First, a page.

Tuesday, September 29, 2020

Commentarios from Maria: Health Reform in Massachusetts should be a learning experience for Republicans

Maria-CNN-HeadshotThe Republicans should calm down and quit their hypocrisy. This week, I found it amusing how the Republican anger over the non-functioning website for the Healthcare Law Obamacare since they themselves have made ​​efforts to repeal the law. Before we continue with these hypocrisies, Republicans should be very careful and look at the history of a very similar law that passed in Massachusetts.

This week, President Obama gave a speech about the Healthcare Law in the famous Faneuil Hall in Boston, the same historical site where Governor Romney, candidate in the 2012 Presidential election, signed a bi-partisan healthcare law for the state of Massachusetts in 2006.

The president detailed the positive results that the Massachusetts law had and what we could learn from it.

For example, during the first month of enrollment, only 123 consumers paying a premium, or 0.3 percent of total enrollment, were registered during this period. By the end of the year, 36,000 had already registered.
In addition, the number of uninsured young people was reduced to about 1 in every 4, from 1 in every 10, in just three years.

Currently, residents of Massachusetts have near universal coverage and the main criticisms against the state law, which we are hearing today about Obamacare from Republicans, never became reality.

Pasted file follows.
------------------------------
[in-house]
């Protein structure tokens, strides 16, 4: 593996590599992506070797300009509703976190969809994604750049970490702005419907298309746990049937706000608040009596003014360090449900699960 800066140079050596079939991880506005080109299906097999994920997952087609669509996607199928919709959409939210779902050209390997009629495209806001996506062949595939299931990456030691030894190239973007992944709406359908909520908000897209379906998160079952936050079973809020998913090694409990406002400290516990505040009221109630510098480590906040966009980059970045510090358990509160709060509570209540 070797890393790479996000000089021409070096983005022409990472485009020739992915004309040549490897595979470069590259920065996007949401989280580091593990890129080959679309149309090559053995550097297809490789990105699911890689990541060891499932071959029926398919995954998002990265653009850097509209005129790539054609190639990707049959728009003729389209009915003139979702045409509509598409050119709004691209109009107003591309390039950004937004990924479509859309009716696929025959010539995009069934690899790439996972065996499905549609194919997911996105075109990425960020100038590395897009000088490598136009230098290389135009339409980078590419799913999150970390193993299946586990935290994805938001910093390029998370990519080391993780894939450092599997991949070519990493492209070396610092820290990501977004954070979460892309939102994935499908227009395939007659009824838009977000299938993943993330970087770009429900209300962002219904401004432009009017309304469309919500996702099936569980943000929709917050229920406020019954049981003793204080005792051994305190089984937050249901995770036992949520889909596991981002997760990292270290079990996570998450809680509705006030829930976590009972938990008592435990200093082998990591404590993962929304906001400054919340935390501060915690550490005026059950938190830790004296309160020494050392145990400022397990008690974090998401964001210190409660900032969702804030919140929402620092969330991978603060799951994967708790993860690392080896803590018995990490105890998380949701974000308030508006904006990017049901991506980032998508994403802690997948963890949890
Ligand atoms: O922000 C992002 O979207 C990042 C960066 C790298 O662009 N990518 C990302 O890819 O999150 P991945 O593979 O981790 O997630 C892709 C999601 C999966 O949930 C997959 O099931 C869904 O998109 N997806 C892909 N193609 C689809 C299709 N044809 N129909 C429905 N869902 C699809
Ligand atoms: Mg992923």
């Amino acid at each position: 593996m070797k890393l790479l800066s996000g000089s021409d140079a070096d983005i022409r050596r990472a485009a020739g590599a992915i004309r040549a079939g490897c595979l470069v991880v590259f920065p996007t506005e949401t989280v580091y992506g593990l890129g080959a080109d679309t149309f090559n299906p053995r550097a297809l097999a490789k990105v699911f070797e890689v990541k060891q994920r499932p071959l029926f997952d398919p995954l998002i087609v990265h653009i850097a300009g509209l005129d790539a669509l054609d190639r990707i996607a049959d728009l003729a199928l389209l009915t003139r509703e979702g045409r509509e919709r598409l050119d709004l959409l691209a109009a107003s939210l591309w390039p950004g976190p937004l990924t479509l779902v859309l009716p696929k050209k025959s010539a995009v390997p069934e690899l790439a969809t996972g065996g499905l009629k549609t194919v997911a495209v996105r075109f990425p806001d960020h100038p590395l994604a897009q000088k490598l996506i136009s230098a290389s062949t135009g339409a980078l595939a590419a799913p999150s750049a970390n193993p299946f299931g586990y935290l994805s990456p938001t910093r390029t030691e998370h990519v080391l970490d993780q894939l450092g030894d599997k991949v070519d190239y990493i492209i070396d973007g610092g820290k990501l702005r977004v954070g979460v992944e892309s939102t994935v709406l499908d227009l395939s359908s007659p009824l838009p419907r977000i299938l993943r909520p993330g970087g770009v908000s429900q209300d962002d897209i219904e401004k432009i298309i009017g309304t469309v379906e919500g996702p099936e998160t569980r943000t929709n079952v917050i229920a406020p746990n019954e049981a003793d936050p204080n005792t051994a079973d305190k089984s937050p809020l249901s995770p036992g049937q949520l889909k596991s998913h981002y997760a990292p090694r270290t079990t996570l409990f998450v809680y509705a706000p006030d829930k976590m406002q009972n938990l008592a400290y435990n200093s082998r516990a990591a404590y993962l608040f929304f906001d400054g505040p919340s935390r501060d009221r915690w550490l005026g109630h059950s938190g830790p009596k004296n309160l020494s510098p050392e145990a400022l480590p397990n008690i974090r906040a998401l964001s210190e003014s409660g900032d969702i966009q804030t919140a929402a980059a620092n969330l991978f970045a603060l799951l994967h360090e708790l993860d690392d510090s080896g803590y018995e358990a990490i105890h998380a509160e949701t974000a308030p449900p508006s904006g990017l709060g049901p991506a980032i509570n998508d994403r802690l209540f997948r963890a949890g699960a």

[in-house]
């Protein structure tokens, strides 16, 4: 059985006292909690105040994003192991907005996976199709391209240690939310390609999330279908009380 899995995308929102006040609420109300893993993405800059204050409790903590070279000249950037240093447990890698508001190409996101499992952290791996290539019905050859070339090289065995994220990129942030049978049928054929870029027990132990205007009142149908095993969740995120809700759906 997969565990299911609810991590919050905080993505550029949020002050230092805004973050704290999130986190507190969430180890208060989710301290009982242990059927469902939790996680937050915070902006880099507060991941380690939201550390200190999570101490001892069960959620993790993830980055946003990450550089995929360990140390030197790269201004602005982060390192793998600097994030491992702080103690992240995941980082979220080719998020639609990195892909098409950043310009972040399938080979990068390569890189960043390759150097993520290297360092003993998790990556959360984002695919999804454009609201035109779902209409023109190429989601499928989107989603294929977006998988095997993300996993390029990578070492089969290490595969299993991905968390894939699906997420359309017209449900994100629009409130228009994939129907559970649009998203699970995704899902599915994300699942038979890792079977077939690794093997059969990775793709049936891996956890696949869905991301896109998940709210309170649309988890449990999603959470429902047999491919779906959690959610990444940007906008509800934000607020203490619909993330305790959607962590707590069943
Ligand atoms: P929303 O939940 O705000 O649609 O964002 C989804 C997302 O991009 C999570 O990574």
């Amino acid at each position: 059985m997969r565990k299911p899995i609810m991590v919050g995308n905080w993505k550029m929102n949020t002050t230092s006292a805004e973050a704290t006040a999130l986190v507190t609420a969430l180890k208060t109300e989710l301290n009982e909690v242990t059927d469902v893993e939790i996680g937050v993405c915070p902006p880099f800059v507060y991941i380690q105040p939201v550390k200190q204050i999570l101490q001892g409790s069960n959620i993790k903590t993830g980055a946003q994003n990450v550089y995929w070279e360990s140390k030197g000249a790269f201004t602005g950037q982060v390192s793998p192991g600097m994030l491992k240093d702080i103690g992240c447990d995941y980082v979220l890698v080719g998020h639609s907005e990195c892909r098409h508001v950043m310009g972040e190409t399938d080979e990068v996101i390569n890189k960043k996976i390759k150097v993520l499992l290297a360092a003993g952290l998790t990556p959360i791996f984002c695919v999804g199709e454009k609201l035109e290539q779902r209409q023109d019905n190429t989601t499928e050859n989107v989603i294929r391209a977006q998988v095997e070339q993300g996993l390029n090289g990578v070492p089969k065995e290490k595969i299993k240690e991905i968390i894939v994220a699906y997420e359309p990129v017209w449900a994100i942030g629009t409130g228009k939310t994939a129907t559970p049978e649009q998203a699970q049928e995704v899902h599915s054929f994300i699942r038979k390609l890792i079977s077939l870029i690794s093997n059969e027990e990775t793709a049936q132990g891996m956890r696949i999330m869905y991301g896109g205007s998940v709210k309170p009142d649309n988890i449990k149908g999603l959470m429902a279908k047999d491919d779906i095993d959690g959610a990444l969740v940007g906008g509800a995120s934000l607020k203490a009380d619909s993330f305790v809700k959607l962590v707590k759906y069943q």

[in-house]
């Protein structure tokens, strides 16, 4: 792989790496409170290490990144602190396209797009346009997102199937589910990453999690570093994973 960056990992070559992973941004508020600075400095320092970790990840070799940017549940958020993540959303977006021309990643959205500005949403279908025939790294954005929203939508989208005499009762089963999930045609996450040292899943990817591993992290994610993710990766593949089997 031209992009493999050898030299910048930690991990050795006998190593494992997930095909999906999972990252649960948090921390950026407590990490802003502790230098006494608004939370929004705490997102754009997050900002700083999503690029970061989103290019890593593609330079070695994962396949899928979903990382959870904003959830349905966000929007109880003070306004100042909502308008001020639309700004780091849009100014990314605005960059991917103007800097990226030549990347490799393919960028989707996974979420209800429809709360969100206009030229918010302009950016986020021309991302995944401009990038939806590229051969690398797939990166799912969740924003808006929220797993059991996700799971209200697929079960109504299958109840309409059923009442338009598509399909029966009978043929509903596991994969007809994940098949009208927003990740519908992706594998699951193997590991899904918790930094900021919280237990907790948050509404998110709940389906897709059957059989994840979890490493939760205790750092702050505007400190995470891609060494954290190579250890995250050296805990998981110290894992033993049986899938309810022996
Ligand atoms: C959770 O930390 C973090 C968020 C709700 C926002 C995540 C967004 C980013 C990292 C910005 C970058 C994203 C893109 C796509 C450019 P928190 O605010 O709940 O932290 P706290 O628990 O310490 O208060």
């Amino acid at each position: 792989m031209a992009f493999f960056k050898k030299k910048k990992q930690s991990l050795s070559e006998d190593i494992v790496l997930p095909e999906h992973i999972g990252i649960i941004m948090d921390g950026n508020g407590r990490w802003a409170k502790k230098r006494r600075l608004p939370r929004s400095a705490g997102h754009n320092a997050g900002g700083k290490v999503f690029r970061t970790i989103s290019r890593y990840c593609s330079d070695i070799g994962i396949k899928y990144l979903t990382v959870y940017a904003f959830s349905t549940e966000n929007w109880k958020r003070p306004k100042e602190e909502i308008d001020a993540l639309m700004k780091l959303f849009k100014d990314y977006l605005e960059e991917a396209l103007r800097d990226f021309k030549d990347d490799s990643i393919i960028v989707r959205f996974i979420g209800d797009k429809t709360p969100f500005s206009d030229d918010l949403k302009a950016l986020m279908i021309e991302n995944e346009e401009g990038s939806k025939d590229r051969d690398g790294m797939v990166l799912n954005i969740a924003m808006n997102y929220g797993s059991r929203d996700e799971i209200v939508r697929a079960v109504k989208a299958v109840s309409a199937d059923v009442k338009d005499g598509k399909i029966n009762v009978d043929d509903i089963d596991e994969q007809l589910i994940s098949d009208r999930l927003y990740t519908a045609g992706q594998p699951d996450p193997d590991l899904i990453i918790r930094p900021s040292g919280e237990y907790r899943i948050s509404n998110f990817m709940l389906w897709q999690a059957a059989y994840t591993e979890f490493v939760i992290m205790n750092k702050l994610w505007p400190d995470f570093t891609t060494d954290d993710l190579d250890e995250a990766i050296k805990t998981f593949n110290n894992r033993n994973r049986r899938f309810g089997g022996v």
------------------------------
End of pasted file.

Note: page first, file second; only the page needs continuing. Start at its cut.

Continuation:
It is true that the Obamacare website has had some technological failures, but it is important to note that the benefits of Obamacare go beyond the website. For example:

  • It allows around 10.2 million latinos that previously did not have access to health insurance, are now able to acquire it.
  • It protects us from being denied simply because we had a preexisting condition.
  • In 2014, nearly 6 in 10 people in the United States currently uninsured could be covered for less than $100 per month.
  • It was time for Republicans to stop obsessing about eliminating Obamacare, a law that was passed by Congress more than three years ago and was declared constitutional by the Supreme Court.

At the end of the day, it is a great irony that the most ardent of opponents of the Health Care Act are complaining now that people cannot join the system as quickly as possible.
If we have learned anything about our history, we know that like any reform of this magnitude, it is normal that the implementation of Obamacare takes time.

The truth is that millions of people in the United States, including Latinos, are already benefiting from Obamacare and will continue to as more and more people are informed about the benefits that the law provides to our community.

 

This piece originally appeared in Spanish in the Washington Hispanic